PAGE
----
Simple Answers To 3 Complicated Questions

These questions came up in recent conversations.

I found them interesting, hence I wanted to share them with you.

 

Question 1

 

My 4 year old child speaks in words.

Will he ever be able to speak sentences? Please guide me as I’m very worried about this.

 

Answer 1

 

I understand your feelings.

You want your child to communicate effectively. You want him to speak in sentences- like every other child.

 

Emphasize on communication rather than speech.

Build a bond between the two of you.

This is known as Guided Participation.

 

Don’t be an instructor or teacher to your child. Get involved in doing activities.

Do things together around the house. The only objective would be to connect with each other and have fun.

 

Remember before the words come in- children communicate via facial expressions, body language, gestures. Make sure these foundations are in place.

 

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Enjoy the interaction. Take the fear and anxiety away from the equation.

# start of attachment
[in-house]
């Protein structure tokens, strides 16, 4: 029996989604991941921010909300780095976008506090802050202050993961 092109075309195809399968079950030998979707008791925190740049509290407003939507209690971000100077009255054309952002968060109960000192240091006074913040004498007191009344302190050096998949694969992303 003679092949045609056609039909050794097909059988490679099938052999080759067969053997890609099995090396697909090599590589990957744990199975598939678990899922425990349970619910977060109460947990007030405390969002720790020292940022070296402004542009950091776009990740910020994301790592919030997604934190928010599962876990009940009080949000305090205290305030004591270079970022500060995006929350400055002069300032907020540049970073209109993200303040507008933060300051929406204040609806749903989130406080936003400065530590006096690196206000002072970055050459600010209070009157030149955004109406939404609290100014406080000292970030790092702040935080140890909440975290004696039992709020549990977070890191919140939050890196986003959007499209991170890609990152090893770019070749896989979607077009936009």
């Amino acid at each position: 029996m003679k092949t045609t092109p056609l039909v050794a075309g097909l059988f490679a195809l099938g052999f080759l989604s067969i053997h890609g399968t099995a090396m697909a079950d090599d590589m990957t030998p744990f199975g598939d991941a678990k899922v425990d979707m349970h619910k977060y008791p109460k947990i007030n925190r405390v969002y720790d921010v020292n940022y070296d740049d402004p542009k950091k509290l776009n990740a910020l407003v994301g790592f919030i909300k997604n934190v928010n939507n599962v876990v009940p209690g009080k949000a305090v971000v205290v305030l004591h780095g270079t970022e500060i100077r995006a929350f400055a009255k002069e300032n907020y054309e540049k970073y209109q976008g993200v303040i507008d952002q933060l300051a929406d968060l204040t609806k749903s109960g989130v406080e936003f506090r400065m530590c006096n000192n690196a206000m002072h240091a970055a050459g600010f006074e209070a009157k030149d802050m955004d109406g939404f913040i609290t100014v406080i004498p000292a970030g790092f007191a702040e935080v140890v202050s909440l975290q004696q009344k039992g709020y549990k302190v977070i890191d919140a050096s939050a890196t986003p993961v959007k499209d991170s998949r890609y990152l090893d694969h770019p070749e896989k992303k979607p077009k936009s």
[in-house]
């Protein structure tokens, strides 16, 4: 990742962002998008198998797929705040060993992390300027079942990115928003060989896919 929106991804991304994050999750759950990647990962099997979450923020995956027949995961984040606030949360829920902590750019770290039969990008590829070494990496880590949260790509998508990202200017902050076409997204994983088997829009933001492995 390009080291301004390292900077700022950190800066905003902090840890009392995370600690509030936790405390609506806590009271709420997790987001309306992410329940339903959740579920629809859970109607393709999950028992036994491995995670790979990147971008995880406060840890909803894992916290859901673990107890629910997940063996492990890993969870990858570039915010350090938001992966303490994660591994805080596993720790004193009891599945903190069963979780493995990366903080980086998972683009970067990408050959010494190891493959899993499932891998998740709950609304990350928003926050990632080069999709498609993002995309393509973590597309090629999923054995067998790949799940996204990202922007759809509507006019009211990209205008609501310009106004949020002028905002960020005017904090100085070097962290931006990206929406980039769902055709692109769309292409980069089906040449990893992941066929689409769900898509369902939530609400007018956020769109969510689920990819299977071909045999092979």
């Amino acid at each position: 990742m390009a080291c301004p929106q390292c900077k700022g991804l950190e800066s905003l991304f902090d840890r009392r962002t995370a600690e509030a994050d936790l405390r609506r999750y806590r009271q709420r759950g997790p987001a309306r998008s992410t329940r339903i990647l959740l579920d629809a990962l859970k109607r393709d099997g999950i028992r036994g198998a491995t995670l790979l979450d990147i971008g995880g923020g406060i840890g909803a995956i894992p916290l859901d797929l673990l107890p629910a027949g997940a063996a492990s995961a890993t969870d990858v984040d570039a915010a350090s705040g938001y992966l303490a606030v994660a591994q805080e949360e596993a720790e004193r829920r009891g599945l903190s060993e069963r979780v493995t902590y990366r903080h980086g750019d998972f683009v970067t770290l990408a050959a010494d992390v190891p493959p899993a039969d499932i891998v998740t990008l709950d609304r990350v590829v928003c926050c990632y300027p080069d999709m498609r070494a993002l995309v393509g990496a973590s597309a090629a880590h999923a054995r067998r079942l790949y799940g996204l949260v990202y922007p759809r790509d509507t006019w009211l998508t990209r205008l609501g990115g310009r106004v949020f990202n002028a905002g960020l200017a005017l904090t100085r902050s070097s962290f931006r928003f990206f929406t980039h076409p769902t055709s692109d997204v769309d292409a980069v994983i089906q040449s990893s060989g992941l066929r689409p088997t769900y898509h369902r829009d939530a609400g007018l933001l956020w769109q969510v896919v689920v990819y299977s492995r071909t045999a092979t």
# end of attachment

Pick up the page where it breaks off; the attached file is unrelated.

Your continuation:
I know it’s easier said than done.

Practice in pockets of 10 minutes per day.

Say to yourself. “For these 10 minutes, it’s only my child and me. Nothing or nobody else is allowed to enter.”

 

Trust me, the words will follow.

Let go of your fears.

 

Related articles.

 

http://saiconnections.com/make-autistic-child-communicate/

http://saiconnections.com/improve-communication-autism-children/

http://saiconnections.com/improve-communication-nonverbal-children-autism/

http://saiconnections.com/tips-teaching-children-with-autism/

 

 

 

Question 2

 

Do parents of autistic children have autistic features?

 

Answer 2

 

Let me share a little story with you.

 

I met a family last month.

I worked with their child to demonstrate how we could build dynamic intelligence with him.

We engaged in a simple activity of making sandwiches.

 

The activity went well.

The sister (neuro typical) took off quickly. She made quick decisions by watching what I was doing, intently.

The boy (on the spectrum) took some time.